By DON CLARK
A Los Angeles start-up says it has developed a way to dramatically expand the range of a popular wireless tracking technology, opening up many new applications for low-cost identification tags.
Closely held Mojix Inc. says its enhancements to a technology known as RFID — for radio frequency identification — sharply reduce the cost of setting up wireless networks that can cover entire warehouses, stores, distribution centers and yards where heavy equipment is stored.
Such networks can be used to quickly locate goods and track their movements without having to be close to a scanning device. Networks with similar capabilities today typically require sophisticated RFID tags that cost anywhere from around $4 to more than $1,000 each, said John Fontanella, an analyst at AMR Research. Mojix says its hardware uses simpler tags that cost as little as 10 cents each.
“I think this could have significant impact,” said Michael Liard, an analyst at ABI research, of Mojix’s technology.
RFID, a more-sophisticated successor to bar codes, is used for applications such as preventing shoplifting of garments in stores and handling payments at bridge toll gates. Applying identification tags to pallets and boxes of goods has been touted as a better way to track inventories at retailers, manufacturers and other companies. But adoption has been slower than some companies expected, because of conversion costs and other issues.
The least-expensive form of the technology uses what the industry calls “passive” RFID tags, which have no power source or means to transmit data on their own. They are activated by radio signals from a device called a reader, which allows the tags to answer by sending information such as product identification numbers.
Readers for passive tags typically have a maximum transmission range of about 30 feet, said Ramin Sadr, Mojix’s chief executive. Partly as a result, companies often only deploy RFID networks in limited locations, such has around loading docks so they can track goods entering and leaving warehouses.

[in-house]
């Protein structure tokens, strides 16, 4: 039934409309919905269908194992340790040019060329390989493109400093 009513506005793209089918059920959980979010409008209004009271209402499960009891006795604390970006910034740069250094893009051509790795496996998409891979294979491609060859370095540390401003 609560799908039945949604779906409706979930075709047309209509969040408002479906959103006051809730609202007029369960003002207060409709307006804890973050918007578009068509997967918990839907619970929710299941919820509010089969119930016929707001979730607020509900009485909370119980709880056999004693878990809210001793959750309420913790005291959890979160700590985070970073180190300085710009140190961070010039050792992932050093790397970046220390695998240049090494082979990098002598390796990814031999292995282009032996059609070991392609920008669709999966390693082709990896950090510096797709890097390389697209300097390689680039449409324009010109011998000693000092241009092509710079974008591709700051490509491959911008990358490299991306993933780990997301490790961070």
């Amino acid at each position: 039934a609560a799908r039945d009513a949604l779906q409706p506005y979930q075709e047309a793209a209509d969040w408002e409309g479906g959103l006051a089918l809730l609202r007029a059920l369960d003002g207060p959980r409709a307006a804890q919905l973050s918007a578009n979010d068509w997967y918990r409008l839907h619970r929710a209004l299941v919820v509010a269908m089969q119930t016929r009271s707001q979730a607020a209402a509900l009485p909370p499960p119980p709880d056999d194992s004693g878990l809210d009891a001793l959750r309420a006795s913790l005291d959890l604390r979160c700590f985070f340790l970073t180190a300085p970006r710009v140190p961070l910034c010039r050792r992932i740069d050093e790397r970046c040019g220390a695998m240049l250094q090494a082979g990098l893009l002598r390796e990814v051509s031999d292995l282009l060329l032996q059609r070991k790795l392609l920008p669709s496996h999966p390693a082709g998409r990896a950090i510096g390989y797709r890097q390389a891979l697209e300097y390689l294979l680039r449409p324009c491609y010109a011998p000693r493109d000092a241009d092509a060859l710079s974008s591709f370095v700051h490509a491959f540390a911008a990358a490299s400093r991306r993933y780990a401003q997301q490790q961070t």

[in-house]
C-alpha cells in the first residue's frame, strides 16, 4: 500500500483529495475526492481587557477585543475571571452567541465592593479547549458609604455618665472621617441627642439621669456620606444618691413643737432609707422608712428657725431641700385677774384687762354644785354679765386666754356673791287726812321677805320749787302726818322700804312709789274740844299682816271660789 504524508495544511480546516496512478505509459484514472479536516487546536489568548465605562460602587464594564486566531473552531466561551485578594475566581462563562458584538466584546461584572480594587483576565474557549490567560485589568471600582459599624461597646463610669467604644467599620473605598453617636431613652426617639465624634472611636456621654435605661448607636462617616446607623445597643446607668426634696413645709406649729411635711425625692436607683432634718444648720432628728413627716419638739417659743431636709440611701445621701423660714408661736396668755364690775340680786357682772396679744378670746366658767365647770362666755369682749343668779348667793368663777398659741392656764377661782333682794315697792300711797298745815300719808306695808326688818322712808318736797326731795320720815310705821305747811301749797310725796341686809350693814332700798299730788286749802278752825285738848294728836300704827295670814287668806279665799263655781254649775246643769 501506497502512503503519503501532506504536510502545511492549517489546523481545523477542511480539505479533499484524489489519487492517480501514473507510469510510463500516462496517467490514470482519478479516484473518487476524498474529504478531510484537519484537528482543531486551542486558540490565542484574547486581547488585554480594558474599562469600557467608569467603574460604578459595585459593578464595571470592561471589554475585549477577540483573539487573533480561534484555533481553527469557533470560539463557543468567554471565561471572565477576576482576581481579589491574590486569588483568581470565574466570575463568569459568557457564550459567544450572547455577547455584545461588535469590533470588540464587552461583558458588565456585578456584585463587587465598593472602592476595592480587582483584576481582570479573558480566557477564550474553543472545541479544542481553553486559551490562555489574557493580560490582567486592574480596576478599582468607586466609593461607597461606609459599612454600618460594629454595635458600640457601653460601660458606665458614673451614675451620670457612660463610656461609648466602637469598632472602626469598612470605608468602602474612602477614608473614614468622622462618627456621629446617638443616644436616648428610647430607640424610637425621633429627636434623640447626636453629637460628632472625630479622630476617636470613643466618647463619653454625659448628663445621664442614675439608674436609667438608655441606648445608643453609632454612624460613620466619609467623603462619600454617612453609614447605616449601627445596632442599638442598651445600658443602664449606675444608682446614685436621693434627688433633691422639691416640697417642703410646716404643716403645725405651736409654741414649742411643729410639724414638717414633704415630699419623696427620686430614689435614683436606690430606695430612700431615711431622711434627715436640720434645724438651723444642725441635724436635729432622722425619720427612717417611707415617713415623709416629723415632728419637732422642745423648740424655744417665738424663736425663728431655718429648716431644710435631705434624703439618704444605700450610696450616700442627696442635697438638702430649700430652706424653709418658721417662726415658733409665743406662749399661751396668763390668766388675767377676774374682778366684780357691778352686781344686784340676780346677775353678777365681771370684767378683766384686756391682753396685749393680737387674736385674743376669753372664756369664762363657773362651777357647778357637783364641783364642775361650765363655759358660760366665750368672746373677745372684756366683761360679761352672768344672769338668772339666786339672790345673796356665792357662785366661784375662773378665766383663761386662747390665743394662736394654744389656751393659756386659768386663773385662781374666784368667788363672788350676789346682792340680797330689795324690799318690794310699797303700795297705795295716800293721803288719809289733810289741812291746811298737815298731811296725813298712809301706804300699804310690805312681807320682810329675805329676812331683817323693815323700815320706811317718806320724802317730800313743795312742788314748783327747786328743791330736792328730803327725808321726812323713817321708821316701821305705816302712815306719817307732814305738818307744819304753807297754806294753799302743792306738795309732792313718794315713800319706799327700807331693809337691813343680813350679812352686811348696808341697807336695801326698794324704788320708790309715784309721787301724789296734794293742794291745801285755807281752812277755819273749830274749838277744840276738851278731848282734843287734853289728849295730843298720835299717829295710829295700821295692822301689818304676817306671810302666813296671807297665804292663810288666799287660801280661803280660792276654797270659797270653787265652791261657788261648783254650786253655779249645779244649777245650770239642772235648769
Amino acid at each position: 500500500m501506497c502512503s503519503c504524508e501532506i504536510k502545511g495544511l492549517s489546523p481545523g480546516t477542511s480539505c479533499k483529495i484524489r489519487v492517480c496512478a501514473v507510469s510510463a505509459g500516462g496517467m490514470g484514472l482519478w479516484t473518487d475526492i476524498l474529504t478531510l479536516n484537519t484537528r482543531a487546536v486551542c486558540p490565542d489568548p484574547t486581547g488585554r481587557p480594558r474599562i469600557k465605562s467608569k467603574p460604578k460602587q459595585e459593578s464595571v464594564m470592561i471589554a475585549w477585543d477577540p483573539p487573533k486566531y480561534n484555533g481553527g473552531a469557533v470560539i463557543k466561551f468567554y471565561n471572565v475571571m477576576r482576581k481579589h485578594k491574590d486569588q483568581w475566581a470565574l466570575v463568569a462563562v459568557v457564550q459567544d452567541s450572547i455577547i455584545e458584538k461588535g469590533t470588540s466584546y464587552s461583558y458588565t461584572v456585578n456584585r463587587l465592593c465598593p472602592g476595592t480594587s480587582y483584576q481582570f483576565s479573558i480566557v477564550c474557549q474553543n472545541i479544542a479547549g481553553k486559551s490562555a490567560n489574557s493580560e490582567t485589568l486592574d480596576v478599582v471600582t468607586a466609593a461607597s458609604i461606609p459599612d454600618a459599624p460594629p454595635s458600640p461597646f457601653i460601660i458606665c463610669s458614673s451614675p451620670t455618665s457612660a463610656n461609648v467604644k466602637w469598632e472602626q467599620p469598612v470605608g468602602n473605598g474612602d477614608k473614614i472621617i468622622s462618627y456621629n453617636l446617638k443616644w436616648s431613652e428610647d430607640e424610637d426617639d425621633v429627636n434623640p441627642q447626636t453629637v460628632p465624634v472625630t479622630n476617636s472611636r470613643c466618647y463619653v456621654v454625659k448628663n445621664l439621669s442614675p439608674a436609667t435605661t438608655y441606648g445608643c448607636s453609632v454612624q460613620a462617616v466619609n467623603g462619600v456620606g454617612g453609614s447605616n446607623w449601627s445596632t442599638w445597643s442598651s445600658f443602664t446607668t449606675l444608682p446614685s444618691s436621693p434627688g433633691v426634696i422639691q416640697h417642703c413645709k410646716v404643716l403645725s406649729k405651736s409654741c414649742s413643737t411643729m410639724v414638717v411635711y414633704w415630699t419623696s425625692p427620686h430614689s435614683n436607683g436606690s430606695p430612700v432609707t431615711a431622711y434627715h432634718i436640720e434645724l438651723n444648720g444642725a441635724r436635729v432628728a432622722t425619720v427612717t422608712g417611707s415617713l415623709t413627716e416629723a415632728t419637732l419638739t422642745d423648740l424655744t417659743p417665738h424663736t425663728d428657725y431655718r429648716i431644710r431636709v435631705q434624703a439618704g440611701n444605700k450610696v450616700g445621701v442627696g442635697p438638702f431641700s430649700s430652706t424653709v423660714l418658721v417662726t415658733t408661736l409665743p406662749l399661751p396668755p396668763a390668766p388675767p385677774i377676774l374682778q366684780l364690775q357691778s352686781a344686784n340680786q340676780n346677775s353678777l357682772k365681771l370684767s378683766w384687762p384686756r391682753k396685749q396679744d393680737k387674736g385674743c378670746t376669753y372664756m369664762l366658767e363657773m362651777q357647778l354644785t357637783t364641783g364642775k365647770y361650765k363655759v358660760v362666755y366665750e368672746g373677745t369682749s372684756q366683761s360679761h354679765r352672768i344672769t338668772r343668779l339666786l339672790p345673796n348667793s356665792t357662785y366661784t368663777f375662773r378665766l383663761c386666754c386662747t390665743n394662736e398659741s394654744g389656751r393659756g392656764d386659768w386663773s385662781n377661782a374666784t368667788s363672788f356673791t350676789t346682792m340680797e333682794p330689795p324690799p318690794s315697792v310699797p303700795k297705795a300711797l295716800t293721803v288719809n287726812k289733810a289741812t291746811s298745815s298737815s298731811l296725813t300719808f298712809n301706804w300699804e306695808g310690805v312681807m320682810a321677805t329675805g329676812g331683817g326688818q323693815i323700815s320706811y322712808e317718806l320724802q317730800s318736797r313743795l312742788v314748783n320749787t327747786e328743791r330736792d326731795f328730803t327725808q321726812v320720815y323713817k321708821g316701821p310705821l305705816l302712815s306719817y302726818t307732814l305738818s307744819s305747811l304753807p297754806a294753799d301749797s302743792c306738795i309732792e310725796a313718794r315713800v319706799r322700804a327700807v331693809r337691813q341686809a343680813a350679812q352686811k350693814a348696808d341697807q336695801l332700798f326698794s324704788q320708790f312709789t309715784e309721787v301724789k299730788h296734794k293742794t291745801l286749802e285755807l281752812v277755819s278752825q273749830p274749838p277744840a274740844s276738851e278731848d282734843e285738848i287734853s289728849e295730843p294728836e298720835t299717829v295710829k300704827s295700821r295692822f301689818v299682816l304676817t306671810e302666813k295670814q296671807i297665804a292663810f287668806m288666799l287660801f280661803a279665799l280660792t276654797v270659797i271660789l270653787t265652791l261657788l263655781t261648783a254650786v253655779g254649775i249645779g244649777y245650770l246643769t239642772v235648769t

But in the late 1980s, Mr. Sadr and other Mojix engineers worked at NASA’s Jet Propulsion Laboratory on technology used in long-range communications to spacecraft. They attempted to apply some of those concepts to RFID. The system they developed uses a grid of low-cost transmitters to provide radio energy to nearby RFID tags, which respond by sending signals to an unusually sensitive central receiver, Mr. Sadr said.
Each of the company’s receivers can manage signals from 512 transmitters — each as far as 600 feet away, Mr. Sadr said. The resulting coverage area can be up to 250,000 square feet, or about 100 times the coverage area of previous systems based on conventional tag readers, he added. Mojix isn’t disclosing exact pricing, but estimates that a network based on its technology will cost 20% to 25% less than other typical RFID systems as well as offer more-sophisticated capabilities.
Mojix isn’t likely to lack for competition. Ronny Haraldsvik, vice president of marketing and industry relations at Alien Technology Corp., a maker of RFID tags and readers in Morgan Hill, Calif., said Mojix appears to be targeting long-range applications now served by companies that use active RFID tags. “They are very entrenched,” he said.